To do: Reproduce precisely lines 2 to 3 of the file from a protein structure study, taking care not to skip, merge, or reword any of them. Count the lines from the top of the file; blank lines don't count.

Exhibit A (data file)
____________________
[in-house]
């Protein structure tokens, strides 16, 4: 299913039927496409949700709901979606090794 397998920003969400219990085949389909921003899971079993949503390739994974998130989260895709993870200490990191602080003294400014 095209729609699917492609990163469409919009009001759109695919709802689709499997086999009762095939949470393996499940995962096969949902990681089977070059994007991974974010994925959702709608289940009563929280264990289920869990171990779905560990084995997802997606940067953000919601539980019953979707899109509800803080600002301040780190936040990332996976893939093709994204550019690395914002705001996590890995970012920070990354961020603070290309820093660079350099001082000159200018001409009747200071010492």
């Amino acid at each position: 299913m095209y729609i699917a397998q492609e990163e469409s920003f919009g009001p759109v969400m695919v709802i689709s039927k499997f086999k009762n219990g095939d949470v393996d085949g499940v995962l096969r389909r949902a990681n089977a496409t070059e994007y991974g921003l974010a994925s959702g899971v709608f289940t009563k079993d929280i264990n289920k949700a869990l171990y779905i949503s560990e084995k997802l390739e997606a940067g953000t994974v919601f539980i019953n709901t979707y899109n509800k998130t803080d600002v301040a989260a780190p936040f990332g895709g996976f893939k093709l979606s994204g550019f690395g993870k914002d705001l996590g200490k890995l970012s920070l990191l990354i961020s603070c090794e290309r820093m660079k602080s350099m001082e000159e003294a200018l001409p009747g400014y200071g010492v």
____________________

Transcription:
């Protein structure tokens, strides 16, 4: 299913039927496409949700709901979606090794 397998920003969400219990085949389909921003899971079993949503390739994974998130989260895709993870200490990191602080003294400014 095209729609699917492609990163469409919009009001759109695919709802689709499997086999009762095939949470393996499940995962096969949902990681089977070059994007991974974010994925959702709608289940009563929280264990289920869990171990779905560990084995997802997606940067953000919601539980019953979707899109509800803080600002301040780190936040990332996976893939093709994204550019690395914002705001996590890995970012920070990354961020603070290309820093660079350099001082000159200018001409009747200071010492």
């Amino acid at each position: 299913m095209y729609i699917a397998q492609e990163e469409s920003f919009g009001p759109v969400m695919v709802i689709s039927k499997f086999k009762n219990g095939d949470v393996d085949g499940v995962l096969r389909r949902a990681n089977a496409t070059e994007y991974g921003l974010a994925s959702g899971v709608f289940t009563k079993d929280i264990n289920k949700a869990l171990y779905i949503s560990e084995k997802l390739e997606a940067g953000t994974v919601f539980i019953n709901t979707y899109n509800k998130t803080d600002v301040a989260a780190p936040f990332g895709g996976f893939k093709l979606s994204g550019f690395g993870k914002d705001l996590g200490k890995l970012s920070l990191l990354i961020s603070c090794e290309r820093m660079k602080s350099m001082e000159e003294a200018l001409p009747g400014y200071g010492v």